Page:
Following an unusually high number of serious dog attacks in the late 1980s and early 1990s, the government at the time felt compelled to pass the Dangerous Dogs Act in 1991. This statute aimed to control some of the breeds of dogs that seemed to be featured in the news most prominently at the time, with the Pit Bull Terrier being particularly targeted.
This legislation has always proven to be a contentious issue. People seem to stand on either side of the fence and there does not appear to be much in the way of a middle ground. For those in favour of these legal controls, the opinion appears to be that the Act did not go far enough. Many breeds of dogs that often feature in the news as a consequence of vicious attacks were not brought under control in the legislation. This includes breeds such as the Rottweiler and the breed that is causing increasing concern today — the Staffordshire Bull Terrier.
Even more worrying is the fact that the Act has failed to protect individuals that have been attacked by a dog on private land. Moreover, many people feel that the court orders and measures available to deal with dangerous animals in this Act are exceptionally weak. A good case in point here can be seen through a Bolton dog owner, who had already been issued with a court order from the local magistrates’ court when his Staffordshire Bull Terrier attacked three separate police personnel. The same dog managed to escape again and attack another unsuspecting member of the public.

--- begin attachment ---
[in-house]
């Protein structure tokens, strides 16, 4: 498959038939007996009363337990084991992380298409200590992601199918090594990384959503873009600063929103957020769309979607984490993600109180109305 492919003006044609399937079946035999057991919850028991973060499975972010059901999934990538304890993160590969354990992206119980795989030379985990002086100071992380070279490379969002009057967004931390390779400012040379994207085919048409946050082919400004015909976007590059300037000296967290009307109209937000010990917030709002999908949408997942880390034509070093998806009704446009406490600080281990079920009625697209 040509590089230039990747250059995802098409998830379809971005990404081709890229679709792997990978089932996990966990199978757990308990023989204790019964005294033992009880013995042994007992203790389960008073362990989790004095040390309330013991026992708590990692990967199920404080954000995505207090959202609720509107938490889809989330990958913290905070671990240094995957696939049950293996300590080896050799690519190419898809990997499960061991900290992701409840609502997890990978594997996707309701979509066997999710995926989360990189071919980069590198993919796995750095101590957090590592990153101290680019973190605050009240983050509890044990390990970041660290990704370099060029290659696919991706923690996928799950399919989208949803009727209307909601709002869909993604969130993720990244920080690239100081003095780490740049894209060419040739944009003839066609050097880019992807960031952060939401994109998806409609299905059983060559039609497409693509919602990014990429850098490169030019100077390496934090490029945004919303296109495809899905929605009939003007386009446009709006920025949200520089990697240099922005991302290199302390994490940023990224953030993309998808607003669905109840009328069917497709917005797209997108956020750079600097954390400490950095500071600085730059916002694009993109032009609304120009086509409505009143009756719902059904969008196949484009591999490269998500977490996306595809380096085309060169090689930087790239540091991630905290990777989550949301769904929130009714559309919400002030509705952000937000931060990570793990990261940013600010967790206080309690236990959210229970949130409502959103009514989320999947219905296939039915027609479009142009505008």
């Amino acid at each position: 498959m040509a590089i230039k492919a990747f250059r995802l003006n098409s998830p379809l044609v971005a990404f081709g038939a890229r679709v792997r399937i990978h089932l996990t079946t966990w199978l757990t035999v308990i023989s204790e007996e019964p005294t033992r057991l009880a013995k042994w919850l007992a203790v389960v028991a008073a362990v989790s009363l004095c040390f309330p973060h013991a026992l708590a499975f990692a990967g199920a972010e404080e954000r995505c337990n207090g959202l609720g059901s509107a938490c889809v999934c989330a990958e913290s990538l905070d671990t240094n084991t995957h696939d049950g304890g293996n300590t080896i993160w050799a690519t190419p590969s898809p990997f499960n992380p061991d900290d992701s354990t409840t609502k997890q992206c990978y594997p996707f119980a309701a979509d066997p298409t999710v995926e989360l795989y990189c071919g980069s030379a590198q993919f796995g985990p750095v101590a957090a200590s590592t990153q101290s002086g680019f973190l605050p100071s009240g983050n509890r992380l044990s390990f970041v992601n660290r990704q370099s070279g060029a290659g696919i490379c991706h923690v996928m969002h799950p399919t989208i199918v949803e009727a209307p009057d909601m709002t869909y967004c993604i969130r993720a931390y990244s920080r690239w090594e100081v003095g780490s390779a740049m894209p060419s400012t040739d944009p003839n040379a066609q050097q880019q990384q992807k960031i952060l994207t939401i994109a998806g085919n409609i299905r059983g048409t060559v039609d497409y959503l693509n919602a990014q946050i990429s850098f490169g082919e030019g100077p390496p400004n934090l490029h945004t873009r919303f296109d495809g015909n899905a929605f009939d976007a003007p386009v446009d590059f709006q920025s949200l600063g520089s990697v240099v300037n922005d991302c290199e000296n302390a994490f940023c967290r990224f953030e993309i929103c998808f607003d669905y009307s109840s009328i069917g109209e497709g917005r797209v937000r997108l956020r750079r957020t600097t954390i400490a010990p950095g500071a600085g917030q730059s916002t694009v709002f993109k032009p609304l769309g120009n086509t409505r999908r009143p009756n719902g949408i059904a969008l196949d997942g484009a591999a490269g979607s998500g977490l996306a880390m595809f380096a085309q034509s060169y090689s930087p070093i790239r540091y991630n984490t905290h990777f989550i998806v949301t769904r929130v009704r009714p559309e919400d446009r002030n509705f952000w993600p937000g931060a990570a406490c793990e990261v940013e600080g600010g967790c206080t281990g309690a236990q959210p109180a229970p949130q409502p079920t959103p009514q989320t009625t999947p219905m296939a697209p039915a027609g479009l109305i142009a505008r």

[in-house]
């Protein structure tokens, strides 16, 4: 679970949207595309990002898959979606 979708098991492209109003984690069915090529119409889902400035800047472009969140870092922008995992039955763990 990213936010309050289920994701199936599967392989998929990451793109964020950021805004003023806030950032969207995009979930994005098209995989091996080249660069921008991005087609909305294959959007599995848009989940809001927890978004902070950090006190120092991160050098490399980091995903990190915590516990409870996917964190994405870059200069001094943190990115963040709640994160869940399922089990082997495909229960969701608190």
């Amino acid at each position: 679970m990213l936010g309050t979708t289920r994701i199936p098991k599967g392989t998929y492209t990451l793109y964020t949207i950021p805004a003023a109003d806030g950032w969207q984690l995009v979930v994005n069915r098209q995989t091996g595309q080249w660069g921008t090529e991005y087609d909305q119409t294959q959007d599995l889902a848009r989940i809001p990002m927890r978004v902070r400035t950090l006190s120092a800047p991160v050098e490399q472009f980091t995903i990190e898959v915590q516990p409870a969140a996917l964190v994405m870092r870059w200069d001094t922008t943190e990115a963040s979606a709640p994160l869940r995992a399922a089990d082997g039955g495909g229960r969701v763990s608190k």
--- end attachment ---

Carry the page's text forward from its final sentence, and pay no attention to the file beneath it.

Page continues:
Those in favour of the abolition of this legislation maintain that the Act is penalising the majority for the irresponsible behaviour of just a few. They believe they have a fundamental right not to be dictated to over the type of breed they are permitted to keep. Furthermore, it does appear to be clear that this legislation was conceived in a hurry, as a response to the media-exacerbated public anxieties of the day. Also, the Act has come under further criticism, as it fails to furnish magistrates with a necessary level of discretion when dealing with such cases.
What does appear to be clear, even following an amendment to the Act in 1997, is that a review of this legislation is well overdue. For one, the breeds that are covered under the law are very limited: if you actually take a look at those included, you will feel as though you’ve never heard of the majority of them. It seems to be the case that other breeds have filled in the ‘dangerous dogs’ niche and there will always be a certain section of society who feels the need to keep these types of dogs as a status symbol.
As a further benefit, new legislation would have the benefit of nearly twenty years’ worth of case law to analyse the way in which this law should go forward. Perhaps a consolidation of this area of law is required in order to address all of these issues.
Whichever opinion you may hold towards the laws that were conceived in an attempt to control dangerous dogs in our society, once you have studied how these have worked in practice, you will discover that they are not working as they should be. When investigating cases for this article, one breed came up time and again, and this is something that causes huge levels of concern to many people, especially those that have already suffered an attack from a Staffordshire Bull Terrier. It is all very well keeping a pet as a status symbol, but it is important to bear in mind that the animal will only ever become a product of the environment in which it is raised. Perhaps harsher punitive measures against the owners of the dog themselves are in order; after all, the owner is usually responsible for encouraging the aggression that is portrayed through his or her dog.